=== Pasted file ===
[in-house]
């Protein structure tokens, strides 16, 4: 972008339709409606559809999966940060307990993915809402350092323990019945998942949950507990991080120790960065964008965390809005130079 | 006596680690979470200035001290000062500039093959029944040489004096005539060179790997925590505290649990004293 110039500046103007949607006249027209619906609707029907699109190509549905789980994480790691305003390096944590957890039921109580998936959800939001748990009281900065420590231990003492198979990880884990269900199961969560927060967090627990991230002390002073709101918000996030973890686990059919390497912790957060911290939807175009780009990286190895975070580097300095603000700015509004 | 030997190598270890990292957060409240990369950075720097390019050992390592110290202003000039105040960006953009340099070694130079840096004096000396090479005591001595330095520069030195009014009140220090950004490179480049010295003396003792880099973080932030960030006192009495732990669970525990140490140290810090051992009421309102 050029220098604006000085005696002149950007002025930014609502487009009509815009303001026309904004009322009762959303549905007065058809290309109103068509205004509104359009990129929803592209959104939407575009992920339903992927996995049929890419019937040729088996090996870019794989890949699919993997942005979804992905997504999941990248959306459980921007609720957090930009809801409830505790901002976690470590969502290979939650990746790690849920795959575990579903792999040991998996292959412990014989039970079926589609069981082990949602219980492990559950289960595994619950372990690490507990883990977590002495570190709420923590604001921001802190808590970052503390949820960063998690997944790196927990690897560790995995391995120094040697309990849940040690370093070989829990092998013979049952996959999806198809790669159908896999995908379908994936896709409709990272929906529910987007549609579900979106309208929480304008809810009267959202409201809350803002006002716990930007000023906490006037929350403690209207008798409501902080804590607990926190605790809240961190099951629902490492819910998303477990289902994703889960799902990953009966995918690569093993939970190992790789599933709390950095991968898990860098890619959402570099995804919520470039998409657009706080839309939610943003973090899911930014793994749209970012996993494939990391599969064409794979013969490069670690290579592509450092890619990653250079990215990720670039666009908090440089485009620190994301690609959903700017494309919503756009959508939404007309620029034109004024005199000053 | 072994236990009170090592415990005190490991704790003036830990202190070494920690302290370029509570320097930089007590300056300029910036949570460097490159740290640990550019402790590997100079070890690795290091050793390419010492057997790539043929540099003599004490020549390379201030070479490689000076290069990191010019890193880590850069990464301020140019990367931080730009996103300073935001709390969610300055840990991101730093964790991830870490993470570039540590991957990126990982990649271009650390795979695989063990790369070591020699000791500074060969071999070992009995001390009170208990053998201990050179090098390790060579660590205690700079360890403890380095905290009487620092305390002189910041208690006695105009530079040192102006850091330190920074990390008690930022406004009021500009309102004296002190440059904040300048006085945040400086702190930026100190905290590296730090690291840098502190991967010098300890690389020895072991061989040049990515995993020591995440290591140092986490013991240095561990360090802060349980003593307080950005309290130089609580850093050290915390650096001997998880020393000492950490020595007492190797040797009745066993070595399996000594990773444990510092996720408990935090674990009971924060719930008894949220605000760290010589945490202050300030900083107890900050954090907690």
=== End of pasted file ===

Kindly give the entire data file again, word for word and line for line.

[in-house]
């Protein structure tokens, strides 16, 4: 972008339709409606559809999966940060307990993915809402350092323990019945998942949950507990991080120790960065964008965390809005130079 | 006596680690979470200035001290000062500039093959029944040489004096005539060179790997925590505290649990004293 110039500046103007949607006249027209619906609707029907699109190509549905789980994480790691305003390096944590957890039921109580998936959800939001748990009281900065420590231990003492198979990880884990269900199961969560927060967090627990991230002390002073709101918000996030973890686990059919390497912790957060911290939807175009780009990286190895975070580097300095603000700015509004 | 030997190598270890990292957060409240990369950075720097390019050992390592110290202003000039105040960006953009340099070694130079840096004096000396090479005591001595330095520069030195009014009140220090950004490179480049010295003396003792880099973080932030960030006192009495732990669970525990140490140290810090051992009421309102 050029220098604006000085005696002149950007002025930014609502487009009509815009303001026309904004009322009762959303549905007065058809290309109103068509205004509104359009990129929803592209959104939407575009992920339903992927996995049929890419019937040729088996090996870019794989890949699919993997942005979804992905997504999941990248959306459980921007609720957090930009809801409830505790901002976690470590969502290979939650990746790690849920795959575990579903792999040991998996292959412990014989039970079926589609069981082990949602219980492990559950289960595994619950372990690490507990883990977590002495570190709420923590604001921001802190808590970052503390949820960063998690997944790196927990690897560790995995391995120094040697309990849940040690370093070989829990092998013979049952996959999806198809790669159908896999995908379908994936896709409709990272929906529910987007549609579900979106309208929480304008809810009267959202409201809350803002006002716990930007000023906490006037929350403690209207008798409501902080804590607990926190605790809240961190099951629902490492819910998303477990289902994703889960799902990953009966995918690569093993939970190992790789599933709390950095991968898990860098890619959402570099995804919520470039998409657009706080839309939610943003973090899911930014793994749209970012996993494939990391599969064409794979013969490069670690290579592509450092890619990653250079990215990720670039666009908090440089485009620190994301690609959903700017494309919503756009959508939404007309620029034109004024005199000053 | 072994236990009170090592415990005190490991704790003036830990202190070494920690302290370029509570320097930089007590300056300029910036949570460097490159740290640990550019402790590997100079070890690795290091050793390419010492057997790539043929540099003599004490020549390379201030070479490689000076290069990191010019890193880590850069990464301020140019990367931080730009996103300073935001709390969610300055840990991101730093964790991830870490993470570039540590991957990126990982990649271009650390795979695989063990790369070591020699000791500074060969071999070992009995001390009170208990053998201990050179090098390790060579660590205690700079360890403890380095905290009487620092305390002189910041208690006695105009530079040192102006850091330190920074990390008690930022406004009021500009309102004296002190440059904040300048006085945040400086702190930026100190905290590296730090690291840098502190991967010098300890690389020895072991061989040049990515995993020591995440290591140092986490013991240095561990360090802060349980003593307080950005309290130089609580850093050290915390650096001997998880020393000492950490020595007492190797040797009745066993070595399996000594990773444990510092996720408990935090674990009971924060719930008894949220605000760290010589945490202050300030900083107890900050954090907690």